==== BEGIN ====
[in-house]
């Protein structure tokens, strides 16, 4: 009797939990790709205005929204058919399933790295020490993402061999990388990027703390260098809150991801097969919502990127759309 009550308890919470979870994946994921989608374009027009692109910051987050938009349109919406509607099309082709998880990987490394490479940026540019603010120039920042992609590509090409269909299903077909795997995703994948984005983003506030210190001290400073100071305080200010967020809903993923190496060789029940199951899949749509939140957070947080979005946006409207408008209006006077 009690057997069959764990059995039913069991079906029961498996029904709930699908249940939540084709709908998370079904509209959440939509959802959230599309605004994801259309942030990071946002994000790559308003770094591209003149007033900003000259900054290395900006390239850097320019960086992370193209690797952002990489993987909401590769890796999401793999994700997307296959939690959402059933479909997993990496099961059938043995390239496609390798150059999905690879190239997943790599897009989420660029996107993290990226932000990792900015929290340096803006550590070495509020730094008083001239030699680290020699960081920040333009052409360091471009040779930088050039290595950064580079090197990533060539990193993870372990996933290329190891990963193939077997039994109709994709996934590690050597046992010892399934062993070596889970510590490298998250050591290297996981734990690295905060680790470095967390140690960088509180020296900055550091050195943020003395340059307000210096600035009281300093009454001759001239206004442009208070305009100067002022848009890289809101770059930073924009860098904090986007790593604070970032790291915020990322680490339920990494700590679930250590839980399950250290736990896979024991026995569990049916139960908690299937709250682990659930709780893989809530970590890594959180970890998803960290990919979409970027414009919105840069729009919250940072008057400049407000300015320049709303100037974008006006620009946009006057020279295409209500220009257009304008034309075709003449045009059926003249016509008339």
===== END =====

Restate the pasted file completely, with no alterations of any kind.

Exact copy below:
[in-house]
């Protein structure tokens, strides 16, 4: 009797939990790709205005929204058919399933790295020490993402061999990388990027703390260098809150991801097969919502990127759309 009550308890919470979870994946994921989608374009027009692109910051987050938009349109919406509607099309082709998880990987490394490479940026540019603010120039920042992609590509090409269909299903077909795997995703994948984005983003506030210190001290400073100071305080200010967020809903993923190496060789029940199951899949749509939140957070947080979005946006409207408008209006006077 009690057997069959764990059995039913069991079906029961498996029904709930699908249940939540084709709908998370079904509209959440939509959802959230599309605004994801259309942030990071946002994000790559308003770094591209003149007033900003000259900054290395900006390239850097320019960086992370193209690797952002990489993987909401590769890796999401793999994700997307296959939690959402059933479909997993990496099961059938043995390239496609390798150059999905690879190239997943790599897009989420660029996107993290990226932000990792900015929290340096803006550590070495509020730094008083001239030699680290020699960081920040333009052409360091471009040779930088050039290595950064580079090197990533060539990193993870372990996933290329190891990963193939077997039994109709994709996934590690050597046992010892399934062993070596889970510590490298998250050591290297996981734990690295905060680790470095967390140690960088509180020296900055550091050195943020003395340059307000210096600035009281300093009454001759001239206004442009208070305009100067002022848009890289809101770059930073924009860098904090986007790593604070970032790291915020990322680490339920990494700590679930250590839980399950250290736990896979024991026995569990049916139960908690299937709250682990659930709780893989809530970590890594959180970890998803960290990919979409970027414009919105840069729009919250940072008057400049407000300015320049709303100037974008006006620009946009006057020279295409209500220009257009304008034309075709003449045009059926003249016509008339």